In ancient Greek and Roman Mythology, only a handful of mortals successfully witnessed the Underworld and returning to the living realm.
In ancient Greek and Roman Mythology, the Underworld or Hades was where the souls of the dead resided. Thanatos, the deity of death, made no exceptions. All mortals would inevitably reach the Underworld and stay there forever. Still, there were a few instances where a mortal went to the Underworld and returned to the living, a mythological journey known as a katabasis.
The Basics of the Underworld
The Underworld crater of Altamura, depicting an underworld scene with Hades and Persephone in the center, attributed to the circle of the Lycurgus painter, 360–340 BCE, via J Paul Getty Museum
The Underworld constituted a fundamental aspect of Greek and Roman Mythology and Religion. Most commonly called the realm of Hades, the Underworld was ruled by Pluto and his wife, Persephone (or Proserpina). In Hades, the souls of the dead resided alongside a series of deities, better known as the Chthonic Gods.
The Boat of Charon, by Otto Brausewetter, 1904, via Wikimedia Commons
In passing from the living to the dead, the souls were guided by the God Hermes in his form known as psychopompos (soul guide). To reach their final destination, the dead had to offer a coin to the immortal ferryman Charon, who would take them down the river Styx or Acheron, depending on the source. Cerberus, the terrifying three-headed hound, guarded the gates of Hades, ensuring that no one could enter or leave without permission.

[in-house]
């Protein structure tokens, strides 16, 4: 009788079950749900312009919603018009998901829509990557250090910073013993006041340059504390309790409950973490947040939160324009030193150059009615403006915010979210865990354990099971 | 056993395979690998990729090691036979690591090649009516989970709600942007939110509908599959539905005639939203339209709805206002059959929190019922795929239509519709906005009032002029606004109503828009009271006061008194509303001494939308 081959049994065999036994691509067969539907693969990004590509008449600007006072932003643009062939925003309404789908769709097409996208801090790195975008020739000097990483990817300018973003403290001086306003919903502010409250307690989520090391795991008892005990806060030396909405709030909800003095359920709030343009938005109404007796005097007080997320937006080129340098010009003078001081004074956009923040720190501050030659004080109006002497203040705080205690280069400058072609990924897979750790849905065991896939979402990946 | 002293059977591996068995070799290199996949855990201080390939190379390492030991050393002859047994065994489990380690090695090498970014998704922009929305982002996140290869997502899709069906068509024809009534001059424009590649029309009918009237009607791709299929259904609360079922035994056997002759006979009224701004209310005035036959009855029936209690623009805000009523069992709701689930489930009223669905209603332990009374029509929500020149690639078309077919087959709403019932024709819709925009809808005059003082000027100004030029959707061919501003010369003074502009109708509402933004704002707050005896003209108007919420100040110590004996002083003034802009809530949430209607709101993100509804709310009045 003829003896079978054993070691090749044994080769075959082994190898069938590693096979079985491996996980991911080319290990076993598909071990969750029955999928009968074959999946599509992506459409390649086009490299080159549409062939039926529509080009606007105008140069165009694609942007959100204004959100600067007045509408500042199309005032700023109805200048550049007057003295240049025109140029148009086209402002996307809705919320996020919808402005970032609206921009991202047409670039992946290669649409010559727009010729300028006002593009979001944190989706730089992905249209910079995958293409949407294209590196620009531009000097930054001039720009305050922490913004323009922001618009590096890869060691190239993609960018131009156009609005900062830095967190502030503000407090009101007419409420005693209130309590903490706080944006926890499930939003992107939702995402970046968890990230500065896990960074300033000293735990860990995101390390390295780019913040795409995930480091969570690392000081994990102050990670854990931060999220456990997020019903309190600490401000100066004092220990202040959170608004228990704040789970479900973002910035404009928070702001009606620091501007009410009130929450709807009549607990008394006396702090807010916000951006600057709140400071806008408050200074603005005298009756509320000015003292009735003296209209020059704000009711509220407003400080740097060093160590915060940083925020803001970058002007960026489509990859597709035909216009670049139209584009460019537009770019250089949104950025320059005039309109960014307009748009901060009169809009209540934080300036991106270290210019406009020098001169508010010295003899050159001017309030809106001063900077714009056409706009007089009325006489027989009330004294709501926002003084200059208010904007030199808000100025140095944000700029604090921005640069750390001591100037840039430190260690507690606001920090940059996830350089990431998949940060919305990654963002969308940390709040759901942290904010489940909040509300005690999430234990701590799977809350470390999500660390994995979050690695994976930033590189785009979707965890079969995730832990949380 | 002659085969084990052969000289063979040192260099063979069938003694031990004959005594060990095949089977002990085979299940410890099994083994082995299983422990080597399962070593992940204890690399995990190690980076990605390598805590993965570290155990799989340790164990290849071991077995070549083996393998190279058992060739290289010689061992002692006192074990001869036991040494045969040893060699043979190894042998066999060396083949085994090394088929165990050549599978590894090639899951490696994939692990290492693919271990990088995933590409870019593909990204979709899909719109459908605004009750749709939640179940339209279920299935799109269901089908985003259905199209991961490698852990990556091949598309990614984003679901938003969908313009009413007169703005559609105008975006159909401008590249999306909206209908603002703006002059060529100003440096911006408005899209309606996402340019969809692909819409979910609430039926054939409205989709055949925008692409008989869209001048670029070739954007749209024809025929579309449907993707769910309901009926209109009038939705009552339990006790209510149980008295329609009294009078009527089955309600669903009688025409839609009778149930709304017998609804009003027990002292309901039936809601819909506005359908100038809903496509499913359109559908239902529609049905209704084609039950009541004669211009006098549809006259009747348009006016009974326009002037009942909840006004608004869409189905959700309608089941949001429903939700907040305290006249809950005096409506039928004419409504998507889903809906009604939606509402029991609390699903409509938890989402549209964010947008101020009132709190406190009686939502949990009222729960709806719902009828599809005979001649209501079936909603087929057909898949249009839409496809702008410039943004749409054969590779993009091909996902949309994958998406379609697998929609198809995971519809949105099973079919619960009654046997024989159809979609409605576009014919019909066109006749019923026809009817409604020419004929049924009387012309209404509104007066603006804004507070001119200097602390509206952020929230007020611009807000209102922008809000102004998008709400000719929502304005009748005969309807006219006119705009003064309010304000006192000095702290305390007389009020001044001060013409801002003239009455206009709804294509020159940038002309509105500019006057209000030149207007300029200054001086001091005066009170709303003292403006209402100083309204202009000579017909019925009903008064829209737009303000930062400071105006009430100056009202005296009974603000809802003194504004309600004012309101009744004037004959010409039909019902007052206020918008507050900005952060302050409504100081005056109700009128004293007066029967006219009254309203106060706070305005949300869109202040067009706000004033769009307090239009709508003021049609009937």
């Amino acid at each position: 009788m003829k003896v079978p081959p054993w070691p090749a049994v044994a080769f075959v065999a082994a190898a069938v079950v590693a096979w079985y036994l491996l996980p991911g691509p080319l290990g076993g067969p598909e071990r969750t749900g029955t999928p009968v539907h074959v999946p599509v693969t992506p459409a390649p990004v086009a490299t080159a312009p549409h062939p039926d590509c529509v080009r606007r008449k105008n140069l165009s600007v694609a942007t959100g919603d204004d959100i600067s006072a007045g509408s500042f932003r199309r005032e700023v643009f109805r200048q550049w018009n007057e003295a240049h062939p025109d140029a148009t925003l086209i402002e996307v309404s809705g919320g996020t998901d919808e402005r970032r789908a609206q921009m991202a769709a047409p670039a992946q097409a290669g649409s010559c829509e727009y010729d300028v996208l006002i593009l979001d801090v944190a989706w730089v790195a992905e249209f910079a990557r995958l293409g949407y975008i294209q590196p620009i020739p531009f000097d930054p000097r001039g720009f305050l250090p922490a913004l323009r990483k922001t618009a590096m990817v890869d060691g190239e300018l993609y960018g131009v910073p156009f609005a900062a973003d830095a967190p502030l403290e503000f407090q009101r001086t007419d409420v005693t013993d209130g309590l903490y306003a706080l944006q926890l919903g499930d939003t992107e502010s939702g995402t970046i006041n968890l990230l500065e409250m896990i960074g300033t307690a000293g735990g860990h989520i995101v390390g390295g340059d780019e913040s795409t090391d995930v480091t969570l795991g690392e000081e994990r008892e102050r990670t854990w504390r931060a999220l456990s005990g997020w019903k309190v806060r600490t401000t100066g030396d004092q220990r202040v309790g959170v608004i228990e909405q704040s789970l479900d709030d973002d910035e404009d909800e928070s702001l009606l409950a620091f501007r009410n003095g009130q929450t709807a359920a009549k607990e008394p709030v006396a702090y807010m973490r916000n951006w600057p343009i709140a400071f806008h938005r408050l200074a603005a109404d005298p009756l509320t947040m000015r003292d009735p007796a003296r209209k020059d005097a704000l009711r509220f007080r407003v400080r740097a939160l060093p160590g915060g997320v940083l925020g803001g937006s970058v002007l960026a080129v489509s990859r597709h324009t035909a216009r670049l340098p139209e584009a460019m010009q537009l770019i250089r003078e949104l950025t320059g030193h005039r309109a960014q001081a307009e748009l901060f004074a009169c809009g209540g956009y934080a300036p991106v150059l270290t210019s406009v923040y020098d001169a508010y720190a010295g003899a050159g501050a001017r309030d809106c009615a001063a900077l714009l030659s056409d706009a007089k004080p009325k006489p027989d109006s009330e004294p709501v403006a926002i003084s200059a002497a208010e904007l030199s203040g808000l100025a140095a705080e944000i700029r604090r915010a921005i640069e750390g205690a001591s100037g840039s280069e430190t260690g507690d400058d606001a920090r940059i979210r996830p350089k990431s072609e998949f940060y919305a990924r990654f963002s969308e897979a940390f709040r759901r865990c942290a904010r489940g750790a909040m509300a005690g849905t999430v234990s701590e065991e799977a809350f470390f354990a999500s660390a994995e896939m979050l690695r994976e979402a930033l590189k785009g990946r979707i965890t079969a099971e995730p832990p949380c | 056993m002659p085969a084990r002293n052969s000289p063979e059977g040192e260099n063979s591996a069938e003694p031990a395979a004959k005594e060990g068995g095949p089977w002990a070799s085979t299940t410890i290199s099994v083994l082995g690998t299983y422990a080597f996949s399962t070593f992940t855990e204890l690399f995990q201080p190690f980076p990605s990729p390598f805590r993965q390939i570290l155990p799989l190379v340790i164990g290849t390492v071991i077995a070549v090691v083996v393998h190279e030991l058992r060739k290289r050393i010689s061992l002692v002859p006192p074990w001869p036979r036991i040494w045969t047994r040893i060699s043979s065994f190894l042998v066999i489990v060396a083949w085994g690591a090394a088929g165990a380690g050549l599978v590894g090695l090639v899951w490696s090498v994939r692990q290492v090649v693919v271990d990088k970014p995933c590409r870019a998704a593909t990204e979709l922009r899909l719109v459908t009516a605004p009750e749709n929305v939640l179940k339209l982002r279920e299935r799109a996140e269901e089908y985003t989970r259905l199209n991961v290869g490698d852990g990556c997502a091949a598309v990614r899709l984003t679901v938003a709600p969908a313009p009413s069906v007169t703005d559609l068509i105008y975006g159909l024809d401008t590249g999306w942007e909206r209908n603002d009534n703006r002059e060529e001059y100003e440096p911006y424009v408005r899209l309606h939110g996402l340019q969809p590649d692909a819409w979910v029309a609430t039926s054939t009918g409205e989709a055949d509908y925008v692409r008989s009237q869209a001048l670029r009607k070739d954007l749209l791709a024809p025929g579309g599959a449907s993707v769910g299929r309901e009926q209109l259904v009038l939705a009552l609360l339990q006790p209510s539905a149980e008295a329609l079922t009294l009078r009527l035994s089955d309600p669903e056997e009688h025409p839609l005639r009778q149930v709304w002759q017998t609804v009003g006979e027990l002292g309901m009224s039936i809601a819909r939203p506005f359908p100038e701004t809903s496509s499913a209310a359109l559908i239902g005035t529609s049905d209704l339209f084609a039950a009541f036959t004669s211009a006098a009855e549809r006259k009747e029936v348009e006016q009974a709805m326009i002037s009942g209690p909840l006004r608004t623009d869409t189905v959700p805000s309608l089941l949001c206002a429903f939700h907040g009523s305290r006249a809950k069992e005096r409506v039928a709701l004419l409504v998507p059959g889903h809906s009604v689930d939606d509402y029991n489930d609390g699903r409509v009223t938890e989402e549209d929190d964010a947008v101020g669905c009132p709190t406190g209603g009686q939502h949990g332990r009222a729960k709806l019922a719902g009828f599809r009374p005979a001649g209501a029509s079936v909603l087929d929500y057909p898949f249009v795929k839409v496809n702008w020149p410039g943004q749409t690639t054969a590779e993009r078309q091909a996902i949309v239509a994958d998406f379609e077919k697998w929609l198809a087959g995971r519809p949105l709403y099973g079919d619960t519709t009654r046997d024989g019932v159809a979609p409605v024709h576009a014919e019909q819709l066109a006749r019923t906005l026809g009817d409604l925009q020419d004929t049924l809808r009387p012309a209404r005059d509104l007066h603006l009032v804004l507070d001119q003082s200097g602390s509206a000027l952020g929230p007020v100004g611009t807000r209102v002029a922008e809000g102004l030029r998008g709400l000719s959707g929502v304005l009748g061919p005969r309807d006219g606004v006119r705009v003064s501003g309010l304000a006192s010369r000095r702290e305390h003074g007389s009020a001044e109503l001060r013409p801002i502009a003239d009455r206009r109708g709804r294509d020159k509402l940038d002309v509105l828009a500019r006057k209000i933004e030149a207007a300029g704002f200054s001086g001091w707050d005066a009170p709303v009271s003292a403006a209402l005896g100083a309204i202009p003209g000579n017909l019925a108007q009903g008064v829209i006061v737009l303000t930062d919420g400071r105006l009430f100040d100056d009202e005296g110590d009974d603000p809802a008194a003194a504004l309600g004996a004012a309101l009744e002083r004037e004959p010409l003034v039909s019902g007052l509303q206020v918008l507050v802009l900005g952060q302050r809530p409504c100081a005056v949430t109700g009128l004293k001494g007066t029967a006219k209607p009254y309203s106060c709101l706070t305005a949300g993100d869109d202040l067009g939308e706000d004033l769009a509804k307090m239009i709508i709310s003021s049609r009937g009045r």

A katabasis was a journey into the Underworld and entailed two parts: the traveling down (katabasis) and the traveling up (anabasis). These fascinating, mythical journeys offer us glimpses into the way the ancients imagined the afterlife. Some of the myths offer extensive descriptions of the journey, such as those of Odysseus and Aeneas, while others only mention that a certain hero, mortal, or god simply went to Hades and returned, as is the case with Alcestis and Semele.
Journeys into the Underworld
The central scene from the painting Jupiter and Semele, by Gustave Moreau, 1894-5, via Musee National de Gustave Moreau, Paris
Semele, the daughter of Cadmus and Harmonia, was impregnated by Zeus. Filled with jealousy, Hera caused the girl to doubt that Zeus was her lover. Semele then asked Zeus to swear on the waters of Styx that he would grant her whatever she asked. Zeus swore, and Semele asked to witness his real nature. Zeus begged her to change the request, but Semele insisted. Left with no other option, Zeus revealed his divine form, and Semele, unable to withstand it, burst into flames. At the last moment, Zeus saved Semele’s fetus and sewed it into his thigh.
The deity that came out of the thigh was Dionysus, god of wine and revelry. When he grew up, he went to Hades and rescued his mother, bringing her to Olympus to live among the gods.
Mankind’s Eternal Dilemma – The Choice Between Virtue and Vice, by Frans Francken the Younger, 1633, via Museum of Fine Arts Boston
The myth of Er is detailed towards the end of Plato’s Republic. Er is a warrior who died in battle but did not drink from the waters of Lethe, the river that makes the dead forget. Thus, he is able to recall what took place before his reincarnation.
In his journey, the good are rewarded with an afterlife in the sky, among wondrous sights. The bad are sent underground to be punished tenfold for the evils they caused while alive. After four days, the souls are led to the Spindle of Necessity, given a number by lot, and form a line to choose their next life.